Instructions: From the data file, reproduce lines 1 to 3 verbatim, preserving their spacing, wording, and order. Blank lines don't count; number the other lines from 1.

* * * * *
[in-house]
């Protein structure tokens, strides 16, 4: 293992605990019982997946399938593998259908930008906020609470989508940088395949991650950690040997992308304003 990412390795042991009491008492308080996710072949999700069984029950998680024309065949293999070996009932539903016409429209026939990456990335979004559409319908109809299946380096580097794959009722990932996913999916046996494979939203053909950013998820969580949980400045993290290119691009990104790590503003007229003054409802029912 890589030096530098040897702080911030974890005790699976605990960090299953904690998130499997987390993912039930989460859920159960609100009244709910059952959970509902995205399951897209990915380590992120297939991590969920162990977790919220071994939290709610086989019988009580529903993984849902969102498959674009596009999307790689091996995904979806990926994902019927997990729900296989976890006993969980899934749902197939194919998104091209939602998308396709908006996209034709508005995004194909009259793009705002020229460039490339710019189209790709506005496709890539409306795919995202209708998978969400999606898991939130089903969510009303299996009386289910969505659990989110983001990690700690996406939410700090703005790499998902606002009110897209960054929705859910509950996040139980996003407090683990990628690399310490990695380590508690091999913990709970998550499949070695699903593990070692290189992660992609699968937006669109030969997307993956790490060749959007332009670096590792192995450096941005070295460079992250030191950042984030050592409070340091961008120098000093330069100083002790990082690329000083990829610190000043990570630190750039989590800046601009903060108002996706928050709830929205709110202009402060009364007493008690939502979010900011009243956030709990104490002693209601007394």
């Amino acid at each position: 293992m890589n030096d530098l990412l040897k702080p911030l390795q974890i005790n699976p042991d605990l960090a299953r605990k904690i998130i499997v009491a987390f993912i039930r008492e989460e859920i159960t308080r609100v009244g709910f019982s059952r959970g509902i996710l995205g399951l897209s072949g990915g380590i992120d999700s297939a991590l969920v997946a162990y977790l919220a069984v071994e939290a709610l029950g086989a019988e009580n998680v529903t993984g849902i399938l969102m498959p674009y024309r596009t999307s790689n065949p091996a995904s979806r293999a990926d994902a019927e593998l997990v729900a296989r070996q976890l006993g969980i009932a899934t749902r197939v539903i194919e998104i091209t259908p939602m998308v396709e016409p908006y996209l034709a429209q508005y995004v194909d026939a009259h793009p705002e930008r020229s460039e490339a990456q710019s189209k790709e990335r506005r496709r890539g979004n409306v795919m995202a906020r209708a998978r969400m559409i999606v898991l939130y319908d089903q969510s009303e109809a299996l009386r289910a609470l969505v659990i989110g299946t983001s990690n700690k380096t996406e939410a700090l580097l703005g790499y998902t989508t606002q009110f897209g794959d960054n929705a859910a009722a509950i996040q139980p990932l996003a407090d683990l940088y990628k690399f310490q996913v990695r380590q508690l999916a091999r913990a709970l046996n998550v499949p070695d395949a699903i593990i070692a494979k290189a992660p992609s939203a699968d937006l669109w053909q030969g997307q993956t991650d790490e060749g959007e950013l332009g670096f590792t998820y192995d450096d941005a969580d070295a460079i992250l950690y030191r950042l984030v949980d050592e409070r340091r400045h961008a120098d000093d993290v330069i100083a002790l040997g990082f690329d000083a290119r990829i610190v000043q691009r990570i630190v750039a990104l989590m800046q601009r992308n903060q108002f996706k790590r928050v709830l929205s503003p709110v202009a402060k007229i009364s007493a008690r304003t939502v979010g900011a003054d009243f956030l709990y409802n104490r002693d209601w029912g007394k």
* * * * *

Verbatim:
[in-house]
């Protein structure tokens, strides 16, 4: 293992605990019982997946399938593998259908930008906020609470989508940088395949991650950690040997992308304003 990412390795042991009491008492308080996710072949999700069984029950998680024309065949293999070996009932539903016409429209026939990456990335979004559409319908109809299946380096580097794959009722990932996913999916046996494979939203053909950013998820969580949980400045993290290119691009990104790590503003007229003054409802029912 890589030096530098040897702080911030974890005790699976605990960090299953904690998130499997987390993912039930989460859920159960609100009244709910059952959970509902995205399951897209990915380590992120297939991590969920162990977790919220071994939290709610086989019988009580529903993984849902969102498959674009596009999307790689091996995904979806990926994902019927997990729900296989976890006993969980899934749902197939194919998104091209939602998308396709908006996209034709508005995004194909009259793009705002020229460039490339710019189209790709506005496709890539409306795919995202209708998978969400999606898991939130089903969510009303299996009386289910969505659990989110983001990690700690996406939410700090703005790499998902606002009110897209960054929705859910509950996040139980996003407090683990990628690399310490990695380590508690091999913990709970998550499949070695699903593990070692290189992660992609699968937006669109030969997307993956790490060749959007332009670096590792192995450096941005070295460079992250030191950042984030050592409070340091961008120098000093330069100083002790990082690329000083990829610190000043990570630190750039989590800046601009903060108002996706928050709830929205709110202009402060009364007493008690939502979010900011009243956030709990104490002693209601007394």
């Amino acid at each position: 293992m890589n030096d530098l990412l040897k702080p911030l390795q974890i005790n699976p042991d605990l960090a299953r605990k904690i998130i499997v009491a987390f993912i039930r008492e989460e859920i159960t308080r609100v009244g709910f019982s059952r959970g509902i996710l995205g399951l897209s072949g990915g380590i992120d999700s297939a991590l969920v997946a162990y977790l919220a069984v071994e939290a709610l029950g086989a019988e009580n998680v529903t993984g849902i399938l969102m498959p674009y024309r596009t999307s790689n065949p091996a995904s979806r293999a990926d994902a019927e593998l997990v729900a296989r070996q976890l006993g969980i009932a899934t749902r197939v539903i194919e998104i091209t259908p939602m998308v396709e016409p908006y996209l034709a429209q508005y995004v194909d026939a009259h793009p705002e930008r020229s460039e490339a990456q710019s189209k790709e990335r506005r496709r890539g979004n409306v795919m995202a906020r209708a998978r969400m559409i999606v898991l939130y319908d089903q969510s009303e109809a299996l009386r289910a609470l969505v659990i989110g299946t983001s990690n700690k380096t996406e939410a700090l580097l703005g790499y998902t989508t606002q009110f897209g794959d960054n929705a859910a009722a509950i996040q139980p990932l996003a407090d683990l940088y990628k690399f310490q996913v990695r380590q508690l999916a091999r913990a709970l046996n998550v499949p070695d395949a699903i593990i070692a494979k290189a992660p992609s939203a699968d937006l669109w053909q030969g997307q993956t991650d790490e060749g959007e950013l332009g670096f590792t998820y192995d450096d941005a969580d070295a460079i992250l950690y030191r950042l984030v949980d050592e409070r340091r400045h961008a120098d000093d993290v330069i100083a002790l040997g990082f690329d000083a290119r990829i610190v000043q691009r990570i630190v750039a990104l989590m800046q601009r992308n903060q108002f996706k790590r928050v709830l929205s503003p709110v202009a402060k007229i009364s007493a008690r304003t939502v979010g900011a003054d009243f956030l709990y409802n104490r002693d209601w029912g007394k």